LADYBIRD BEETLE

Bug Index

 Assassin Bug

Bigeyed Bug

Firefly

Bumblebee

Damselfly

Dragonfly

Giant Diving Beetle

Giant Stoneflies

Giant Water Bug

Ground Beetles

Honey Bee

Lacewings

Ladybird Beetle

Mealybug-Destroyers 

Millipede

Pirate Bugs

Praying Mantid

Predatory Mites

Rove Beetles

Sowbug

Syphid Fly

Tachnid Fly

Yellow Jacket

 

Ladybird beetles are commonly known as Ladybugs and are among the most beneficial insects in the garden. Ladybug beetles feed on aphids, mealybugs, scale insects, or spider mites. One lady beetle female may eat 2,400 aphids during her life span.  Lady Beetles are so popular with gardeners that they can be purchased from garden stores and commercial suppliers to help control garden pests.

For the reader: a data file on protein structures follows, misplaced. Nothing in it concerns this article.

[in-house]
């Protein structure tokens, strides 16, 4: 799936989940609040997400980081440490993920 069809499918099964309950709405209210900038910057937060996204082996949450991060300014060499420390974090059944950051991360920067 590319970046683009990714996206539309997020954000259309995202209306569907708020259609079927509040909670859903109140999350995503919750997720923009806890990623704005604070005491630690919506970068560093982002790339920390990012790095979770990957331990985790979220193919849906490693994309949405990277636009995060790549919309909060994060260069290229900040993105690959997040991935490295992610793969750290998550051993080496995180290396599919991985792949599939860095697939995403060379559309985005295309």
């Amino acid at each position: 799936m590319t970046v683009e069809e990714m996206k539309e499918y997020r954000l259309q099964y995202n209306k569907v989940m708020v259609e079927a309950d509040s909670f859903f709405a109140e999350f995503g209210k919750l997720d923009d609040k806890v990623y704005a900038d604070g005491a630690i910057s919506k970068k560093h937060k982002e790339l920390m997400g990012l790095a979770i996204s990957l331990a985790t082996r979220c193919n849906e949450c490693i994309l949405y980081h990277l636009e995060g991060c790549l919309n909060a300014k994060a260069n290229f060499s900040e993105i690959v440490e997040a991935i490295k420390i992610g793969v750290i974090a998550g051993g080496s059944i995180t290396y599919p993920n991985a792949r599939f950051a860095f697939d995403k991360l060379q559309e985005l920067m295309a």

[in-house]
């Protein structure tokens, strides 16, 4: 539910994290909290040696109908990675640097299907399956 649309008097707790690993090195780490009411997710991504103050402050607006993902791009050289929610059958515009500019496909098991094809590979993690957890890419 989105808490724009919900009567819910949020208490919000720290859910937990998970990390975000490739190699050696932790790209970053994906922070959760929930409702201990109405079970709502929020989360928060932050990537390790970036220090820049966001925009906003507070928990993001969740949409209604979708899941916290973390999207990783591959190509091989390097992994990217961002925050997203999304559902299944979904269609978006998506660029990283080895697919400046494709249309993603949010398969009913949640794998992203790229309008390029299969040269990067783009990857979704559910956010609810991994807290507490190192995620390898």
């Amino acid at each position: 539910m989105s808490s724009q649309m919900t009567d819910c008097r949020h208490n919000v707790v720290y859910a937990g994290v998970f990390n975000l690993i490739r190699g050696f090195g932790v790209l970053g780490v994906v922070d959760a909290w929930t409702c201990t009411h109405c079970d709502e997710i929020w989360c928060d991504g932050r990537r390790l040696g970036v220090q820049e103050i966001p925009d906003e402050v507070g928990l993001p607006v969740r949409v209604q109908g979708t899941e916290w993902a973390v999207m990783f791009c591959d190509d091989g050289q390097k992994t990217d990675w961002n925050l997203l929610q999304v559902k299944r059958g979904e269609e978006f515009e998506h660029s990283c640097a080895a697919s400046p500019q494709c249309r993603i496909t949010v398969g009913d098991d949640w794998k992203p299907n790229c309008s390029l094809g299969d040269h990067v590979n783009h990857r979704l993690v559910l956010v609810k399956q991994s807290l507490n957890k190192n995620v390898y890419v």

Adult ladybird beetles vary in length from 1.5 to 6.0 mm (1/8 inch to 5/8 inch). They come in a variety of colors. They may be orange, red, tan, brown, gray, or black and spotted or marked with contrasting colors of red, yellow, black, or white. Ladybird beetles often catch the attention of people because of their habit of forming large aggregations in the fall. Adults live over the winter in these large aggregations under leaf litter and in other protected areas. Ladybird beetles become active quite early in the spring and remain active until quite late in the fall.

Ladybird Beetles are common in the U.S. and Canada and can be found in most habitats. Ladybird beetles are often encountered in large numbers in the fall when they are preparing to hibernate. At this time they can be found on a sunny, south or west facing wall or in the leaf litter when one is raking the lawn. Throughout the summer ladybird beetles can often be found in large numbers on the shores of larger lakes. These are insects that have been caught in the water and eventually washed ashore.